Python github.com/hughdbrown/Project-Euler/blob/master/euler-213.py (written by Hugh Brown)
Python github.com/Meng-Gen/ProjectEuler/blob/master/213.py (written by Meng-Gen Tsai)
Python github.com/smacke/project-euler/blob/master/python/213.py (written by Stephen Macke)
C++ github.com/roosephu/project-euler/blob/master/213.cpp (written by Yuping Luo)
Java github.com/HaochenLiu/My-Project-Euler/blob/master/213.java (written by Haochen Liu)
Java github.com/thrap/project-euler/blob/master/src/Java/Problem213.java (written by Magnus Solheim Thrap)
Those links are just an unordered selection of source code I found with a semi-automatic search script on Google/Bing/GitHub/whatever.
You will probably stumble upon better solutions when searching on your own.
Maybe not all linked resources produce the correct result and/or exceed time/memory limits.
Heatmap
Please click on a problem's number to open my solution to that problem:
green | solutions solve the original Project Euler problem and have a perfect score of 100% at Hackerrank, too | |
yellow | solutions score less than 100% at Hackerrank (but still solve the original problem easily) | |
gray | problems are already solved but I haven't published my solution yet | |
blue | solutions are relevant for Project Euler only: there wasn't a Hackerrank version of it (at the time I solved it) or it differed too much | |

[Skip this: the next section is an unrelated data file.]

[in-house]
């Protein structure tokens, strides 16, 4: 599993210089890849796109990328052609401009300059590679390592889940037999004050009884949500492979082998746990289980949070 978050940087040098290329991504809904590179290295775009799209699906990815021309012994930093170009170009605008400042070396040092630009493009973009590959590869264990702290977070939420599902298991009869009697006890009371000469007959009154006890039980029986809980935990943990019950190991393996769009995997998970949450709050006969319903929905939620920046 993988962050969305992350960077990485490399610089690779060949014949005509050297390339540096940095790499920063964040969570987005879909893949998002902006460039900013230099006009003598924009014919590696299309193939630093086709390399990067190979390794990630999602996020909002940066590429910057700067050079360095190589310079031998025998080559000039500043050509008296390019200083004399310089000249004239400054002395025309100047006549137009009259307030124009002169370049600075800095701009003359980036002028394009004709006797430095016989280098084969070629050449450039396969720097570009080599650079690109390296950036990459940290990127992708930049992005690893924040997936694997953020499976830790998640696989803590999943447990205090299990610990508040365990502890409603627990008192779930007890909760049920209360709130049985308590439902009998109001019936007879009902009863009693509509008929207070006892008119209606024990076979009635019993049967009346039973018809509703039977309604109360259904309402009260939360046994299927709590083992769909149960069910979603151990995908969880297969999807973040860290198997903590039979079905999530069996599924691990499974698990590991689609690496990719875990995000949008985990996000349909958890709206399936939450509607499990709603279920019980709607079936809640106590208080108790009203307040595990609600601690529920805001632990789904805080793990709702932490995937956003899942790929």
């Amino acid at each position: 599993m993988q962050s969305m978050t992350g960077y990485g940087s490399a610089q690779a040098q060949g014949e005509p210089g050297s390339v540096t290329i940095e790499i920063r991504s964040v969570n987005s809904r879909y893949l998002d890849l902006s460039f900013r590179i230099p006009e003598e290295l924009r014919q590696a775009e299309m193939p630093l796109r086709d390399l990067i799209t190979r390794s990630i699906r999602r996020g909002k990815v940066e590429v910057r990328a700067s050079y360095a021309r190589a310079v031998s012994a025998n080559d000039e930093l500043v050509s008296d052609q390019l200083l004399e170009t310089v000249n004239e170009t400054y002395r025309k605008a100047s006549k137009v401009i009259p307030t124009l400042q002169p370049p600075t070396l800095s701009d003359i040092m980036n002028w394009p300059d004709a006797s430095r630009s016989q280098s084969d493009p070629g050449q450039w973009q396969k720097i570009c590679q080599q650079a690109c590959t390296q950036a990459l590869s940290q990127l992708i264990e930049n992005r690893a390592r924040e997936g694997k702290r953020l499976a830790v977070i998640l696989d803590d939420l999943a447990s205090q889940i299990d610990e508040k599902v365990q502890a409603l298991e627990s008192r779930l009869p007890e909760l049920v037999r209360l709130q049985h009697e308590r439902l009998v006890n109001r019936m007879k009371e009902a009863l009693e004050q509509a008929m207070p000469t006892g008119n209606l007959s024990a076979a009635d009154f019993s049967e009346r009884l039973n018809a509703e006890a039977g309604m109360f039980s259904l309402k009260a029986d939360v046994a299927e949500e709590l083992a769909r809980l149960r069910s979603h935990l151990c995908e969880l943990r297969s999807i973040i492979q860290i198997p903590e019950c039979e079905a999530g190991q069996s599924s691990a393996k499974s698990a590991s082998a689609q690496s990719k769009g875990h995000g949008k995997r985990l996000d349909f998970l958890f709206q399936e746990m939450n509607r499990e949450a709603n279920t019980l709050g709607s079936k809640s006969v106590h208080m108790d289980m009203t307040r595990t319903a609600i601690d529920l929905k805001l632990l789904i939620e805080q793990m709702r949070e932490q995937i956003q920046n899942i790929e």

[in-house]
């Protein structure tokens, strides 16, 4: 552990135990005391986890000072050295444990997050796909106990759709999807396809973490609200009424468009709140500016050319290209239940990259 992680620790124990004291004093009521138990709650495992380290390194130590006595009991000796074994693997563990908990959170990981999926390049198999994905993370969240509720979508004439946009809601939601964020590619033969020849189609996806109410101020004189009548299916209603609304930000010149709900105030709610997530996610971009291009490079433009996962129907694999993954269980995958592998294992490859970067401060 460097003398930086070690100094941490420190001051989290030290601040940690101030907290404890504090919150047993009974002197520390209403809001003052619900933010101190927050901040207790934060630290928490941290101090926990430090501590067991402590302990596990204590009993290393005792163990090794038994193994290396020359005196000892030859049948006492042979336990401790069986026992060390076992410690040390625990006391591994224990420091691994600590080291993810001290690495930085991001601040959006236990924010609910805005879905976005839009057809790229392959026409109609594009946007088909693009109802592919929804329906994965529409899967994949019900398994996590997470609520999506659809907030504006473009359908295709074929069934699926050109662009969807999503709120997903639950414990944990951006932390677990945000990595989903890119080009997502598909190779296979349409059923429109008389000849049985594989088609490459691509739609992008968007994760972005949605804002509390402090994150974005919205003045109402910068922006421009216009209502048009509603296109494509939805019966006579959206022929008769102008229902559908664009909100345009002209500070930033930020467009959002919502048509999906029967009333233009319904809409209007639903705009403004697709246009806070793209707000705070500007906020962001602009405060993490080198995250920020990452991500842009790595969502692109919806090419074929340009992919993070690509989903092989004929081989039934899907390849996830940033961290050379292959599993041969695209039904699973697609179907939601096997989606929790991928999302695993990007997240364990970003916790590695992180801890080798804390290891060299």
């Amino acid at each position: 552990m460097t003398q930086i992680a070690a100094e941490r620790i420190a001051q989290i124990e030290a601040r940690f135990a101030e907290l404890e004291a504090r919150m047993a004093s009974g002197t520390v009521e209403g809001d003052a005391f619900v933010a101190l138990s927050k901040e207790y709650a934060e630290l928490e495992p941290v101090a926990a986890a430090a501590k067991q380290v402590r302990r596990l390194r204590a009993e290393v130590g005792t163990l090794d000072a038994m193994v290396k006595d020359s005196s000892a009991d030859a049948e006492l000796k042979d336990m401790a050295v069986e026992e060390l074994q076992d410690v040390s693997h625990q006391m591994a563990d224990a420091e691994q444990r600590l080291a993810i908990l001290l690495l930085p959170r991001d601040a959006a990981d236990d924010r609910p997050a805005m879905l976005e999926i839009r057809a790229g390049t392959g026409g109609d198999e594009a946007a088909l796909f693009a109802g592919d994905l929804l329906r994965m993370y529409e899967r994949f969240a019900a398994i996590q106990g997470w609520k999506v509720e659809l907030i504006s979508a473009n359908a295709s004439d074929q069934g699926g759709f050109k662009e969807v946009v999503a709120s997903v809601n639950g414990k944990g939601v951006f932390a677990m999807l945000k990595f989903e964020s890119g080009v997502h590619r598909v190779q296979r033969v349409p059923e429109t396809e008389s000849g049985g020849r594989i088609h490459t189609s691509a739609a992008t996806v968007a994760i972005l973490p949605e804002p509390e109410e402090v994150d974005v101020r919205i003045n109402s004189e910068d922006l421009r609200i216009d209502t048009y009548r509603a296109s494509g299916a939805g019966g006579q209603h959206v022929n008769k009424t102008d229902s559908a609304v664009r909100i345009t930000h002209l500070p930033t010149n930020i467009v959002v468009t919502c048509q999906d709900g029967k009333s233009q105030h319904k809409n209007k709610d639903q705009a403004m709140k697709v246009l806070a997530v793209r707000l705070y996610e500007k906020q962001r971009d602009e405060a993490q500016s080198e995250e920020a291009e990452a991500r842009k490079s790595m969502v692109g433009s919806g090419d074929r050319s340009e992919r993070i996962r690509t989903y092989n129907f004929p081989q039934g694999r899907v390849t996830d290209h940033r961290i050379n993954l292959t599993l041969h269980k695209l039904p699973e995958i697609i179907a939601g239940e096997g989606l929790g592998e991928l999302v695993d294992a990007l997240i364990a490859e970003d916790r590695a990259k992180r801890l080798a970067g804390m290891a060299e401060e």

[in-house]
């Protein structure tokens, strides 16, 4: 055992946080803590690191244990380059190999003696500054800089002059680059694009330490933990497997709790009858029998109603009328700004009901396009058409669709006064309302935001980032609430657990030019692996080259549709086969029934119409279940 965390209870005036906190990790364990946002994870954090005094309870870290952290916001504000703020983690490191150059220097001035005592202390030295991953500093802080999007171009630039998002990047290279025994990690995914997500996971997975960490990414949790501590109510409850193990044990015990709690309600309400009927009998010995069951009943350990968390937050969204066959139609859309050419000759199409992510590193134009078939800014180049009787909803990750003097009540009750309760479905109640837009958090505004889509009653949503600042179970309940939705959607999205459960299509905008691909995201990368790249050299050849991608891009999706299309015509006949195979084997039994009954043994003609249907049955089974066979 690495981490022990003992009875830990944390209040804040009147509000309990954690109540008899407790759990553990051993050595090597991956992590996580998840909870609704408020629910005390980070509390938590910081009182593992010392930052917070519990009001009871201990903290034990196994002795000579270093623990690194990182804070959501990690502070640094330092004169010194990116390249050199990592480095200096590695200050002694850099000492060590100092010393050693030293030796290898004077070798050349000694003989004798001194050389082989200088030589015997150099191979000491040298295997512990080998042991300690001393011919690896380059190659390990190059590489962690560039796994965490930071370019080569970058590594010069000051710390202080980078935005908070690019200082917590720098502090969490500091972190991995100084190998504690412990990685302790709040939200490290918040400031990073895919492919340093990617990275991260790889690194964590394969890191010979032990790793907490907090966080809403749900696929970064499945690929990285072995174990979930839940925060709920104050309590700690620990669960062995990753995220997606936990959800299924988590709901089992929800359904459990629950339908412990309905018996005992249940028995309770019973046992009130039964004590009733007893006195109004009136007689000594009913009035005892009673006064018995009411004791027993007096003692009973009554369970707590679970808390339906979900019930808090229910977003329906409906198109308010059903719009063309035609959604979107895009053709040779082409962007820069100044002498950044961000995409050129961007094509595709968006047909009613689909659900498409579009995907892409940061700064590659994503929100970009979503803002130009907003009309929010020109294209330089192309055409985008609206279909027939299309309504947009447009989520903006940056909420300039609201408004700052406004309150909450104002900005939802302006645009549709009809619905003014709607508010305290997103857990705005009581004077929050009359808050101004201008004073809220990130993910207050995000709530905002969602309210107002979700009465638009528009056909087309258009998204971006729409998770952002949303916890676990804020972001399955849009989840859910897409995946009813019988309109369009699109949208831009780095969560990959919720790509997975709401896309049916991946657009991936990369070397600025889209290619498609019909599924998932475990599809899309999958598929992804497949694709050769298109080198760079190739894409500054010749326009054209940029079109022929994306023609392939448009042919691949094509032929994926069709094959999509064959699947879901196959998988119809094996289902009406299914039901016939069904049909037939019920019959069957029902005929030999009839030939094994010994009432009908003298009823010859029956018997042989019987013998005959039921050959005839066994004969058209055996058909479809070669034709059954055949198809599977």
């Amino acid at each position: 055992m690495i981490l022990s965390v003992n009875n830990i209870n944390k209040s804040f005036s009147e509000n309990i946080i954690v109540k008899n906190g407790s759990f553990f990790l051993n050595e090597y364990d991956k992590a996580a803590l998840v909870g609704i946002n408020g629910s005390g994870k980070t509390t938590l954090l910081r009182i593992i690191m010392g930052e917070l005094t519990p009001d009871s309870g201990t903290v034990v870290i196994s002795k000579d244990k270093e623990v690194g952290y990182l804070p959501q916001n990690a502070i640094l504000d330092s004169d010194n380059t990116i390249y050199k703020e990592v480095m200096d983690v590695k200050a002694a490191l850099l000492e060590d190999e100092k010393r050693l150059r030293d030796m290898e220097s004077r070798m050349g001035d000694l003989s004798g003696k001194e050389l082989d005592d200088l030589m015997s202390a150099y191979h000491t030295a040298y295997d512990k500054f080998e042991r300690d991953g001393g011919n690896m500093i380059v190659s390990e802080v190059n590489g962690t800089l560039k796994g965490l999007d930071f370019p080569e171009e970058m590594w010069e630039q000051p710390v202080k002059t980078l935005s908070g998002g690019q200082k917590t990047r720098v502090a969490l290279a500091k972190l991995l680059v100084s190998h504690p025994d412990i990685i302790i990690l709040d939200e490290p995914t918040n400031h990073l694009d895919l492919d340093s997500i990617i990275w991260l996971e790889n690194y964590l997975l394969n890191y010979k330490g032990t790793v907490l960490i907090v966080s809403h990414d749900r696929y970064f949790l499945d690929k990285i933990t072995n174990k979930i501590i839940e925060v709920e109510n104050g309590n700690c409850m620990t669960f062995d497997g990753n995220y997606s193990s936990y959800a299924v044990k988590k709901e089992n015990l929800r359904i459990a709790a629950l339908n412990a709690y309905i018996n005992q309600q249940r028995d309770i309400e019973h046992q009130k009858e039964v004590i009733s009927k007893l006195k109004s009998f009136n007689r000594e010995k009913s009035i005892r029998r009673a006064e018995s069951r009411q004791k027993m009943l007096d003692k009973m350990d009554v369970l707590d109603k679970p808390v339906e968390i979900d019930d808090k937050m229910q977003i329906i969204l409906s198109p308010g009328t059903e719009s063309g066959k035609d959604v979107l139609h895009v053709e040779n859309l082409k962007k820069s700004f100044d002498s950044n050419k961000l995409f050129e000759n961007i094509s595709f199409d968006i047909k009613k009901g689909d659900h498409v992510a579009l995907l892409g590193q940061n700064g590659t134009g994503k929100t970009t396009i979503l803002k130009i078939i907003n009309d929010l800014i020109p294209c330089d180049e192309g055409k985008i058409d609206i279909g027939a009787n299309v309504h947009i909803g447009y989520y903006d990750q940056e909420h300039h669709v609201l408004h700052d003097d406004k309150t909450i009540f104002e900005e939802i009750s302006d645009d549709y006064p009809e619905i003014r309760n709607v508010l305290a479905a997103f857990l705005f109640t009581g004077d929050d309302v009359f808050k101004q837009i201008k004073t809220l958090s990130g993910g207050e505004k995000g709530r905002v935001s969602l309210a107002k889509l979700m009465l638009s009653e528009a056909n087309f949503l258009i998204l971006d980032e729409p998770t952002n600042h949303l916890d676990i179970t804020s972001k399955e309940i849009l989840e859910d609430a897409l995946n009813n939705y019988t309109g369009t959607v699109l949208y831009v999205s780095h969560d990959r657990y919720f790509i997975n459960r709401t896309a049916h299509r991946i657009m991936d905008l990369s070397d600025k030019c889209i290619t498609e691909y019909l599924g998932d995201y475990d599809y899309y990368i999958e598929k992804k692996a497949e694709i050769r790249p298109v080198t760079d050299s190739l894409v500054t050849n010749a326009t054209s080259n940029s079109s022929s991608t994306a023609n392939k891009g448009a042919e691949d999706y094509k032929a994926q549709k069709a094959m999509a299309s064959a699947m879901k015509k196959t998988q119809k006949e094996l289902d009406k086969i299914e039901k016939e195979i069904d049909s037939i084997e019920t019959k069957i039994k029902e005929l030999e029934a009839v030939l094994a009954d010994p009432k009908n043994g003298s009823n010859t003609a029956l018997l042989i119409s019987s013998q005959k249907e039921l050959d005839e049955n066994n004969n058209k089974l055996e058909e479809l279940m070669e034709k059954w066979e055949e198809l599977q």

orange | problems are solved but exceed the time limit of one minute or the memory limit of 256 MByte | |
red | problems are not solved yet but I wrote a simulation to approximate the result or verified at least the given example - usually I sketched a few ideas, too | |
black | problems are solved but access to the solution is blocked for a few days until the next problem is published | |
[new] | the flashing problem is the one I solved most recently |
I stopped working on Project Euler problems around the time they released 617.
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I scored 13526 points (out of 15700 possible points, top rank was 17 out of ≈60000 in August 2017) at Hackerrank's Project Euler+.
My username at Project Euler is stephanbrumme while it's stbrumme at Hackerrank.
Look at my progress and performance pages to get more details.
Copyright
I hope you enjoy my code and learn something - or give me feedback how I can improve my solutions.
All of my solutions can be used for any purpose and I am in no way liable for any damages caused.
You can even remove my name and claim it's yours. But then you shall burn in hell.
The problems and most of the problems' images were created by Project Euler.
Thanks for all their endless effort !!!